Monday, August 12, 2013

Beekeeping . . . Emile Warre' Style

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Will and I began our week by harvesting honey, This was actually the first honey ever taken from our Warre' bee hive!

That meant we removed the top box, the first box we installed for our brand new package of Italian honey bees and our new queen, way back in April of 2012! They (our honey bees) decided to build their first box of comb on a diagonal and not follow the top bars with partial sides we had provided. They basically just did their own thing!

Corn is normally pollinated by the wind . . . We had a "little helper"! See how full her pollin bags are?

We couldn't go through the box frame by frame because our Little Pollinators had made quite a mess out of their first box! We smoked the hive, and removed the top box (which should have contained only their surplus of honey). The box ended up containing 2 diagonal brood-combs, along with several honeycombs. It was sad destroying bees in the larval stage, but we had to get their oldest box "straightened out", so to speak.

Such busy girls . . . They are going for the nectar!

6 hours later: We had our first honey! I worked with food handler's gloves as I cut the comb from the box. Fortunately, I was only stung 3 times on my hands. When there is brood (baby bees) in a hive box, the nursery worker bees will not leave their post in the hive.

Our Beekeeping Philosophy ~

The designer of our hive, Emile Warre', designed his hive boxes to be used by the common people. They are inexpensive, and relatively easy to build and maintain.

The idea was to supply the bees with a hive that resembled the way they would build in the hollow of a tree. His boxes were smaller and made of thicker wood for better insulation against cold winters, with an attic to absorb moisture to keep the hive drier in summer and winter. He also believed "less is more". . . By leaving the bees to tend their hive undisturbed, except when harvesting honey, they were able to maintain the perfect temperature and humidity and better able to defend against disease and predators.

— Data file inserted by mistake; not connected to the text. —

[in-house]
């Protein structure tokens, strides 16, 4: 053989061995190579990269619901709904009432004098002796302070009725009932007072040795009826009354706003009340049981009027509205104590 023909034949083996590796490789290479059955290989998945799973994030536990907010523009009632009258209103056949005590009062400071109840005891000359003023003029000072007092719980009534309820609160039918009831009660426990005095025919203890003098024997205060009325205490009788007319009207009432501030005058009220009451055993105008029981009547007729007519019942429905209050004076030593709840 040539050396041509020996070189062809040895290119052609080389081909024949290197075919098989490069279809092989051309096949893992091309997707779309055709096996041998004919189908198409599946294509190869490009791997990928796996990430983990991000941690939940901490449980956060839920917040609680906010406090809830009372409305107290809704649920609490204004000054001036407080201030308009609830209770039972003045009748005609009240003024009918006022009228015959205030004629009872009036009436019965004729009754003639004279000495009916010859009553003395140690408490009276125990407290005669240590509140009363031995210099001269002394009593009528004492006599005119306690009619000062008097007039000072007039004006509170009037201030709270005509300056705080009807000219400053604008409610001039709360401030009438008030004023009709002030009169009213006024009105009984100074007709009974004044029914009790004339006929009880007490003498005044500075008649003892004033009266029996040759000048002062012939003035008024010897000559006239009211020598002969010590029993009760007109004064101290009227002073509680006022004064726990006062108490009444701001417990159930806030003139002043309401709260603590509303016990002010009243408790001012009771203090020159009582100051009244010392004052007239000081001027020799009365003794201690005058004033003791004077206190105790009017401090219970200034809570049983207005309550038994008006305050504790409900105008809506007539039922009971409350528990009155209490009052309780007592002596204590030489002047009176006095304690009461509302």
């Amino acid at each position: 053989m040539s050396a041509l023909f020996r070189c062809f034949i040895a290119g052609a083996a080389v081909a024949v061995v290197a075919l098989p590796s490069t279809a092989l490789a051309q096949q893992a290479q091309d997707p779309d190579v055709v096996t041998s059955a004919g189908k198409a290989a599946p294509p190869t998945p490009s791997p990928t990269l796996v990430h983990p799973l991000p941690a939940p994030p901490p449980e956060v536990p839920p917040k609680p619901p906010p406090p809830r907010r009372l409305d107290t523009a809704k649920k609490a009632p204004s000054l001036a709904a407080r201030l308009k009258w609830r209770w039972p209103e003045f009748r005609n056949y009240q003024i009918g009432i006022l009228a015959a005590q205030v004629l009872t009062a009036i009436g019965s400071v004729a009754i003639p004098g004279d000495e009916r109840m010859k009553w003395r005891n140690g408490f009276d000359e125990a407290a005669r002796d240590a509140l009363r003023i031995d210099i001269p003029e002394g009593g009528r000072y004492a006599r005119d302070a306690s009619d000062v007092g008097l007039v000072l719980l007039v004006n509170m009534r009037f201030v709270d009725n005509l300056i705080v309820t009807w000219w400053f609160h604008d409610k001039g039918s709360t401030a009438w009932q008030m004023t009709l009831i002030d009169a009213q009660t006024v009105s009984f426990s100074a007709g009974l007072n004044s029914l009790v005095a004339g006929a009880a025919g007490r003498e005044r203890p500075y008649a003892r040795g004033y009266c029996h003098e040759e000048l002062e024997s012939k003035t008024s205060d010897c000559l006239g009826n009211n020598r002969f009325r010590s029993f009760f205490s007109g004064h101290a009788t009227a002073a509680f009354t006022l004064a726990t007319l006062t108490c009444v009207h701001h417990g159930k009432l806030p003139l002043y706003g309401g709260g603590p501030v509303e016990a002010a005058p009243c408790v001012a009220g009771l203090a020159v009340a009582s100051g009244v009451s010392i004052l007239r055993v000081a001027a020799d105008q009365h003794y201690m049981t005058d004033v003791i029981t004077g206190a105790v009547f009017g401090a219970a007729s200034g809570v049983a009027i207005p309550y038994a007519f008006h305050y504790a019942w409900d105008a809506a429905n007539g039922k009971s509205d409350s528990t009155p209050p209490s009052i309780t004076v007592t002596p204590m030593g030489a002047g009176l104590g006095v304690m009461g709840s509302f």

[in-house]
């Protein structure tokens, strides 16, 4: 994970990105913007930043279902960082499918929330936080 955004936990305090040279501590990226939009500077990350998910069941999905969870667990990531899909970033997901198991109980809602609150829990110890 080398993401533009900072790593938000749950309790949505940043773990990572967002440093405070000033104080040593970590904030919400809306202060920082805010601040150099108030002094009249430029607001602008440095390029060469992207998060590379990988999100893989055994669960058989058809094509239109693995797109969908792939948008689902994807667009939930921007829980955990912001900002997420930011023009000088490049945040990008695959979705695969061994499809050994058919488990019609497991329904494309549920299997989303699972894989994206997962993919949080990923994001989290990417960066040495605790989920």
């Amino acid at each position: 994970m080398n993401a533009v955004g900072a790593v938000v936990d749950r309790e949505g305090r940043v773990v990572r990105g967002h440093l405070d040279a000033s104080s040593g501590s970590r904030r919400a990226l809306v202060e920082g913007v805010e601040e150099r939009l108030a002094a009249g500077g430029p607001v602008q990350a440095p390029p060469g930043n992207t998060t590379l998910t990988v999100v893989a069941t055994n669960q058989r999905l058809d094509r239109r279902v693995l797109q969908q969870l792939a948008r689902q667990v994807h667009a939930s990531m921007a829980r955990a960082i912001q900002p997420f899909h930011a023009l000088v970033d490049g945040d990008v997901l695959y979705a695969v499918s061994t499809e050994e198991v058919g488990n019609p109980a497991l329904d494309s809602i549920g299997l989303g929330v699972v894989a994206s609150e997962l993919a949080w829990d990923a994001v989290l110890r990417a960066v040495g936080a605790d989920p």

Remember the wild flower seeds I planted way back in October 2012? The honey bees especially loved these Blue Bells!

Honey bees were allowed to build their own honeycomb without the "help" of plastic forms, and pre-punched enlarged, comb, that most beekeepers use. This causes the bees to actually become bigger then God's original plan, making them more susceptible to varroa and tracheal mite infestations, because it takes an extra day to cap the bee larva.

This type of beekeeping is a really good fit for the lifestyle we have chosen! We use no chemicals in our hives, and that includes "organic" treatments. Just because something is "natural" doesn't mean it belongs in our hives, honey or our bodies! We chose our bees from stock that had been chemical free for a number of years and had a strong resistance to mites.

Isn't she beautiful? That's why I fell in love with Honey Bees!

Gorgeous honeycomb!

Bottling our first honey!

Here at Over at Julie's we have tried to stay true to our "Making the Most of Every Day . . . With Homegrown, Homemade, Back to Basics". I can't even begin to tell you the thrill Will and I feel at becoming novice beekeepers, and finally harvesting our very first, of many batches of amazing raw honey!

Our first harvest was quite small, but in the years to come, we hope to expand our hives and honey production. I am still absolutely smitten by the miracle of honey bees . . . How they can remain airborn with such heavy bodies, pollinate our fruit trees, flowers, and garden vegetables, manufacture bees' wax, provide a healing balm for burn victims, and produce sweet, enzyme and pollen rich, delightfully tasty honey . . . !

I am so thankful to you, my many readers, for the privilege of sharing all my experiences . . . Over at Julie's!!!

Label for our jars of honey with photos highlighting "Our Little Pollinators"!


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